The standard treatment for back pain used to be bed rest and pain relievers. Today, back specialists advise doing physical activity as soon as your pain and back condition allow. When you don’t move, you lose flexibility, strength and endurance. Physical activity can reduce pain and help speed recovery.
- Guidelines for treatment of new acute back pain include:
- Apply ice for severe pain to reduce inflammation, for 10 minutes every hour for up to 3 days, and then less frequently until the inflammation subsides
- You can then switch to heat to soothe strained muscles, or alternate heat with icing
- You may take over-the-counter pain relievers, such as acetaminophen or ibuprofen, following the recommended daily dose
- If new acute back pain doesn’t improve in 3 days, contact your physician
If are you receiving treatment for chronic back pain be sure to consult your health provider before becoming more active. Depending on your condition, you can start with gentle exercise, such as short walks, within two weeks after pain begins, then progress to more vigorous exercise–brisk walking, swimming or biking. Inactivity and prolonged sitting are major causes of back pain and can make it worse. But it’s important not to do activities that strain your back.
Having a back problem is an opportunity to improve your habits and develop a healthier lifestyle. Here are some actions you can take, and things to avoid that can reduce chronic back pain and promote good back health:
- Improve your fitness–regular exercise tones your body and keeps it healthy. You can start by doing 30 minutes of low-impact activities, such as walking, swimming or riding a stationary bike, preferably five days a week. Make exercise part of your daily routine by walking instead of driving and taking stairs rather than elevators.
- Stretch–before exercising and when you’ve been sitting for a while. Stretching increases flexibility and helps to loosen tighten muscles that can stress the spine.
- Strengthen your back–exercises that strengthen the muscles that support the spine–abdominal, back and side muscles–reduce pain and protect your back from injury.
- Practice good posture–don’t slouch when standing or sitting. Keeping your weight balanced on your feet keeps your back in alignment.
- Maintain a healthy body weight–excess weight, especially around the waistline, taxes lower back muscles. If you are overweight, regular exercise and good nutrition will help you shed pounds.
- Eat foods that contain nutrients–calcium, phosphorus, vitamin D–that promote new bone growth. Wear comfortable, low-heeled shoes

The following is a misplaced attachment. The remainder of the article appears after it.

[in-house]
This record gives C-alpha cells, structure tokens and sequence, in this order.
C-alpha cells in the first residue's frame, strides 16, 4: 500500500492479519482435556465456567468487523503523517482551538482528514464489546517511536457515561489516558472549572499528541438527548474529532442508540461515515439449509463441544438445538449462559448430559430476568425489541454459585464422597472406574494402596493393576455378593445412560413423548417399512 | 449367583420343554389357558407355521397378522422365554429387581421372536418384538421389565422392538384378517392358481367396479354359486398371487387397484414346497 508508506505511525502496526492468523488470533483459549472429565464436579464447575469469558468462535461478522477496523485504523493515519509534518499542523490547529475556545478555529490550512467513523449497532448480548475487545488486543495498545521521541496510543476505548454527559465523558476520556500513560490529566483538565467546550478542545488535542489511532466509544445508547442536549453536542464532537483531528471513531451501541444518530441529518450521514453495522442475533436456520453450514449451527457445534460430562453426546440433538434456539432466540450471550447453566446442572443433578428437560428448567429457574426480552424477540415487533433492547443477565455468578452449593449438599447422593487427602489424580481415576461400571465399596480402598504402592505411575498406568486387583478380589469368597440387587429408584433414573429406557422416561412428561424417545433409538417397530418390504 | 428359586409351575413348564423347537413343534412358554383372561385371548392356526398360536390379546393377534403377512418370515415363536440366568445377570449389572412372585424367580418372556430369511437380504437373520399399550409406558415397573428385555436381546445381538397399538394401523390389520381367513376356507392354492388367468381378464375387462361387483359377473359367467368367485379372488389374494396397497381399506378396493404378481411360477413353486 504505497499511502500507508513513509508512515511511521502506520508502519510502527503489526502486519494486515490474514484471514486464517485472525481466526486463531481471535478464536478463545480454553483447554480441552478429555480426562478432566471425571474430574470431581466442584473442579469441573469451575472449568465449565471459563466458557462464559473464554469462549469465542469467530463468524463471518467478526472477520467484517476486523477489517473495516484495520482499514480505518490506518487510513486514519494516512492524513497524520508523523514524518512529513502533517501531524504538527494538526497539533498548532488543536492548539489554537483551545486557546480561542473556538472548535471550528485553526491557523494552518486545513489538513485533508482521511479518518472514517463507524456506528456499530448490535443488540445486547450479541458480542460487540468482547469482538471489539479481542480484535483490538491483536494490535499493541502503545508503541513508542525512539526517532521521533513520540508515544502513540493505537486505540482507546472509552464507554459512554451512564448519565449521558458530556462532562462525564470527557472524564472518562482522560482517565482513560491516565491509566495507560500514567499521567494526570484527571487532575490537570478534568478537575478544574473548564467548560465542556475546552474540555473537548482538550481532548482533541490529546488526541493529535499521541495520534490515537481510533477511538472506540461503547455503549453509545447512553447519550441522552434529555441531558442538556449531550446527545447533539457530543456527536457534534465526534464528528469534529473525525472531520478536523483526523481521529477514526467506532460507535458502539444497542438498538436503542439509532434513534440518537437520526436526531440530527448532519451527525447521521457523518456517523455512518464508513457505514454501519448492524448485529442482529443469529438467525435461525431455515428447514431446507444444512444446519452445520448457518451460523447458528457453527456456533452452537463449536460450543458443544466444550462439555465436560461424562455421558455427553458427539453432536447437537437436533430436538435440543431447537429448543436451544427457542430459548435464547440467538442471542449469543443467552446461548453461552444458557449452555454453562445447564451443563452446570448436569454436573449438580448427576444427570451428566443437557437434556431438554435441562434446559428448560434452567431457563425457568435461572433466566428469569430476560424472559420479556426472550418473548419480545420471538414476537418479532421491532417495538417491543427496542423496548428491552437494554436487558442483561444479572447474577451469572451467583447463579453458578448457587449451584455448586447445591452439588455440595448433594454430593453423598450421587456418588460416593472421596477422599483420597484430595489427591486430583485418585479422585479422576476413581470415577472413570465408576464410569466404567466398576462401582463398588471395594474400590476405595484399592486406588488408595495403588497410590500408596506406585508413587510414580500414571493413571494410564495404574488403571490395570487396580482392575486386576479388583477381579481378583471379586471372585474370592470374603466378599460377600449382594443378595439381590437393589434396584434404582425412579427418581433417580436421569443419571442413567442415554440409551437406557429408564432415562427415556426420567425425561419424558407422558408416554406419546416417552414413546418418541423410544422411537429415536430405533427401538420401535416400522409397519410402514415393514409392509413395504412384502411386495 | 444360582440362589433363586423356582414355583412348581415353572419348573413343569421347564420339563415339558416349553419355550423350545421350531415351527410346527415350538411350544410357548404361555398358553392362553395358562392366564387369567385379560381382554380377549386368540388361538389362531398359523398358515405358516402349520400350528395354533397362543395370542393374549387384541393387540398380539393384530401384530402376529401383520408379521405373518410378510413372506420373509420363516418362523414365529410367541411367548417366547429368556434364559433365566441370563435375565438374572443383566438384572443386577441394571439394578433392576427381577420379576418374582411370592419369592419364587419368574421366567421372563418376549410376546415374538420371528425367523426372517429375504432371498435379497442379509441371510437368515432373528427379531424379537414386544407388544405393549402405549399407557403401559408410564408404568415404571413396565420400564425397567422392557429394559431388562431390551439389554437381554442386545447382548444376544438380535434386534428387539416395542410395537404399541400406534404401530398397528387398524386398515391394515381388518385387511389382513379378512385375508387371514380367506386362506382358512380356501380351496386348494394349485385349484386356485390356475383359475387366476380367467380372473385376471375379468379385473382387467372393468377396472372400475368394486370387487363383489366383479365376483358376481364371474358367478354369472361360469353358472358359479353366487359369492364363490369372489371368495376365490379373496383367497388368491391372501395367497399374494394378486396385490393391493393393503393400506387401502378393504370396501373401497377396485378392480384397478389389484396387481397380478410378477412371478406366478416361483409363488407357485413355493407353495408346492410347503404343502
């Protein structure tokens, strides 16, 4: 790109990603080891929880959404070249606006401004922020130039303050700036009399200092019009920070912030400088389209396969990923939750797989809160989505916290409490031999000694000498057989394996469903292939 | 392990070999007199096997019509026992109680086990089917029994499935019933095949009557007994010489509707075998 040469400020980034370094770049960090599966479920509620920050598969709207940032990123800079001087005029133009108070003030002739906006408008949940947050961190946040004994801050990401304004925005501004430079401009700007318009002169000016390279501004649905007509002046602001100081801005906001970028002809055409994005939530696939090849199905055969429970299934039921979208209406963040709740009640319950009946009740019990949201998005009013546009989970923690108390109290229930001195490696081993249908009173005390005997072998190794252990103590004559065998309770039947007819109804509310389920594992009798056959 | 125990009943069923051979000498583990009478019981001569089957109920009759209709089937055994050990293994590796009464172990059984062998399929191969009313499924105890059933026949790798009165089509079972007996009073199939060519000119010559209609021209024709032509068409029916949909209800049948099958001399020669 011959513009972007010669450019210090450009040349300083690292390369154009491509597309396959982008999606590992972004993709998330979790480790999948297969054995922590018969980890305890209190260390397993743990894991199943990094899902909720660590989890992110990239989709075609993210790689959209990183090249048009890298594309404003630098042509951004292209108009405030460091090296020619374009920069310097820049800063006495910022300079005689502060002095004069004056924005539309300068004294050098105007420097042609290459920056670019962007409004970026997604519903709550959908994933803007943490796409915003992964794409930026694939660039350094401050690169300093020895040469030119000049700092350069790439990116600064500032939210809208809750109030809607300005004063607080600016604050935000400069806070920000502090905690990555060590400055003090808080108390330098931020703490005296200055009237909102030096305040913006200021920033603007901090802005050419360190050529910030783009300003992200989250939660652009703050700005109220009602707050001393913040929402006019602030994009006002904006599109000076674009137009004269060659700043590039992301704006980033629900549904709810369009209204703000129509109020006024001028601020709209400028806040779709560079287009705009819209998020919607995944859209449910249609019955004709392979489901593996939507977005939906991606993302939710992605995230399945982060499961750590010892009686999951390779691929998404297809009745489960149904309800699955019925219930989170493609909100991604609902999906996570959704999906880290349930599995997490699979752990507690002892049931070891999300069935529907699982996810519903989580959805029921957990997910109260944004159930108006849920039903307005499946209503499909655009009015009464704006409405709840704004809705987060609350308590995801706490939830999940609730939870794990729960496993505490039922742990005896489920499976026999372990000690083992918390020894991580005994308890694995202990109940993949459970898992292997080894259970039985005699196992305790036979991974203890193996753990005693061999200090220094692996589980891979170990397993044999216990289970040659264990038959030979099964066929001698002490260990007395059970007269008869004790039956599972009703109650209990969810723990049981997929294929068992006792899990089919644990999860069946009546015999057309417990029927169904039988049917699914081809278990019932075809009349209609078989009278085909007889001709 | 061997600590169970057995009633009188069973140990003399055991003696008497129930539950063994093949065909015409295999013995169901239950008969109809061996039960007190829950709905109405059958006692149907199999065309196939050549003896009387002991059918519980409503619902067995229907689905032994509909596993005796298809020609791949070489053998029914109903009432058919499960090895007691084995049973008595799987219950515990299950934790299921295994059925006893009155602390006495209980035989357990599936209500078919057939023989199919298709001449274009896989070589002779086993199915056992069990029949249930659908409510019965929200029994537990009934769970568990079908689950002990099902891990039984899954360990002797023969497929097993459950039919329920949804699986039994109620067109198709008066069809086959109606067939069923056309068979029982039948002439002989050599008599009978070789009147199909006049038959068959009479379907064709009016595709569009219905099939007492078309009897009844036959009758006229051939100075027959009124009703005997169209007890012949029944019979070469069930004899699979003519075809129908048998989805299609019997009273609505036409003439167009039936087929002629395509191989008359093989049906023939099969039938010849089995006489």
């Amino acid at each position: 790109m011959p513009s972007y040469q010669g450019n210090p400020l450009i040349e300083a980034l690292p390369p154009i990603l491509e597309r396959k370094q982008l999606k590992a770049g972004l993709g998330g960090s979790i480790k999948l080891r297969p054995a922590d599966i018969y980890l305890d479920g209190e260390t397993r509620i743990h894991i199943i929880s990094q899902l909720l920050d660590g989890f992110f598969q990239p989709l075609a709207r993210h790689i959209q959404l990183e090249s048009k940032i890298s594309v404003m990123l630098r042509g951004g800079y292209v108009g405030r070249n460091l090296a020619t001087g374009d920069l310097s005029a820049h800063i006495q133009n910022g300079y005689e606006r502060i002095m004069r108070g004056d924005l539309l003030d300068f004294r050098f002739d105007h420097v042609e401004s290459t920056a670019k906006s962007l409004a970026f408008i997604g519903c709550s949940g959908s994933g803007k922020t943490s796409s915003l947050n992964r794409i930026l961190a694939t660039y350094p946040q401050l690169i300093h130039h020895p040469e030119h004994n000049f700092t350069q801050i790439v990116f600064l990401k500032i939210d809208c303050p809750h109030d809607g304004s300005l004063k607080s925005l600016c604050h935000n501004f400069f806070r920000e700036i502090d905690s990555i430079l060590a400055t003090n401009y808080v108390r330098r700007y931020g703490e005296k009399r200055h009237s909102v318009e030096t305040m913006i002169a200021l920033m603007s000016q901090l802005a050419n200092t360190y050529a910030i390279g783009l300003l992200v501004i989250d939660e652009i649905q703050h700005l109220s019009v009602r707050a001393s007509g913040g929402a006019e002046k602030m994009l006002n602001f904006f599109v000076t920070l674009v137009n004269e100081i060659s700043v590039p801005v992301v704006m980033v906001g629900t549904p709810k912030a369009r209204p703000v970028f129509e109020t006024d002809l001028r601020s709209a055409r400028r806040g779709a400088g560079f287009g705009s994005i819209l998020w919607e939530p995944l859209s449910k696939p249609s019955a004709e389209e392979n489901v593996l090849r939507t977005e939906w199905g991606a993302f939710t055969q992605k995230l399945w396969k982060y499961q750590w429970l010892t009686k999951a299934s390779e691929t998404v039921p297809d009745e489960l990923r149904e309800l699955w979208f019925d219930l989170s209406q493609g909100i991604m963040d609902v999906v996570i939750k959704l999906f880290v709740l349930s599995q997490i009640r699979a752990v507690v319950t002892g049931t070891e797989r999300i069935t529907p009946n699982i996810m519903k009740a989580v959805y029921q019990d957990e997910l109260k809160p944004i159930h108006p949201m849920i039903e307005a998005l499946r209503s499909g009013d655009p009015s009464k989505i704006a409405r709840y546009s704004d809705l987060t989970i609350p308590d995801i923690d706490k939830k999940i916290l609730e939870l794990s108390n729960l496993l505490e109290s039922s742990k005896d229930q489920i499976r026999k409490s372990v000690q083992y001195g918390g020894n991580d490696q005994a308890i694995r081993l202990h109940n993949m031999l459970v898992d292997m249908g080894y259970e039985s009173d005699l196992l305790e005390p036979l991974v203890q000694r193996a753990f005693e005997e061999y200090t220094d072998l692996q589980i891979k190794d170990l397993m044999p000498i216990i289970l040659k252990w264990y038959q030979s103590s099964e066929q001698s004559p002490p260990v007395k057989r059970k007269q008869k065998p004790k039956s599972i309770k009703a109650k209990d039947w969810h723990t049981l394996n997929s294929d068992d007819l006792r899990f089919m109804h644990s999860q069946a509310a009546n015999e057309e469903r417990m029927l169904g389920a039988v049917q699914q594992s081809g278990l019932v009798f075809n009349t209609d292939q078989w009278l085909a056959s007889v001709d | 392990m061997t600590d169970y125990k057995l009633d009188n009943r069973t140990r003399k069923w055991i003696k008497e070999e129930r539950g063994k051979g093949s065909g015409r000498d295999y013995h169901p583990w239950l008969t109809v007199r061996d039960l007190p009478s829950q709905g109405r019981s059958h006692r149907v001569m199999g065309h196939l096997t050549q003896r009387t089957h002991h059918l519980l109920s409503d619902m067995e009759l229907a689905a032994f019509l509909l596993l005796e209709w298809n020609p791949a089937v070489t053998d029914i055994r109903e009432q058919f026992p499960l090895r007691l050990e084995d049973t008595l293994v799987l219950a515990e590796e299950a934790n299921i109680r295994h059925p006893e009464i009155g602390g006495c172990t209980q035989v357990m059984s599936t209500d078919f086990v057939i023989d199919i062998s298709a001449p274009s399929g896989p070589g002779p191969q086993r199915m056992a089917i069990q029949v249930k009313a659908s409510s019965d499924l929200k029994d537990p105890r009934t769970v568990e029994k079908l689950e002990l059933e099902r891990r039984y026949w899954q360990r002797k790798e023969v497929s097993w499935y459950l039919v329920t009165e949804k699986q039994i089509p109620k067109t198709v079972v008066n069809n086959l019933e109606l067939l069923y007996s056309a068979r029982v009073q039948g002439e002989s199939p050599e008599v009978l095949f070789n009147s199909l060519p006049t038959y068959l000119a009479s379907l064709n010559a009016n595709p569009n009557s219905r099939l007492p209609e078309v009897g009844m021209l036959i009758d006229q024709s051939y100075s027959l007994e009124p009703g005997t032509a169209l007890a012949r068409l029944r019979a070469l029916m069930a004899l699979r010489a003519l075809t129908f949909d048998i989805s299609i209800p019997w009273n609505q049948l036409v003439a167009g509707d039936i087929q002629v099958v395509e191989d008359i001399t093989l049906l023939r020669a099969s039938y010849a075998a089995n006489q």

- Sit in a comfortable chair with good lumbar support adjusted to the right height and position for your desk. Place a pillow or rolled-up towel behind your back for added support.
- Use proper lifting techniques–plan how to position your body before lifting heavy objects. Keep your upper body straight with your head aligned with your back and squat down. Avoid bending forward directly. Hold the object close to your body and don’t twist when lifting.
- Find a mattress and pillow that are comfortable and support your back and neck.
- Participate in social activities as long as they don’t strain your back.
- Ask others for help–let family and friends help with everyday activities and do the “heavy lifting” while you heal and get stronger.
- Keep a positive outlook–it will help you get back in action.
- Avoid moving unless you are directed to do this by your doctor.
- Participate in high-injury sports such as long-distance running, football, soccer, downhill skiing, diving.
- Lift objects over three pounds or bend your back when lifting.
- Twist your back
- Stand for long periods of time
- Sit for long periods of time–take frequent breaks to walk around your office and stretch
- Take pain medications longer than needed to treat your pain, or in a way other than how they are prescribed.
- Smoke–it reduces blood flow to the lower spine and causes spinal discs to degenerate. If you do smoke, consider quitting or cutting back.
- Carry large and/or heavy objects.
- Isolate yourself at home–getting out and being with others will lift your spirits and distract you from your pain.
Caudill, M.A. (2002). Managing Chronic Pain Before it Manages You (Revised Version). New York, NY. The Guilford Press.
Moore, J, Lorig, K, et. al. (1999). The Back Pain Helpbook. New York, NY: Perseus Books.
Sinel, M.S. & Deardorff, W.W. (1999). Back Pain Remedies for Dummies. New York, NY: Wiley Publishing.
Turk, D.C., Frits, W. (2005). The Pain Survival Guide: How to Reclaim Your Life. Washington, D.C.: American Psychological Association.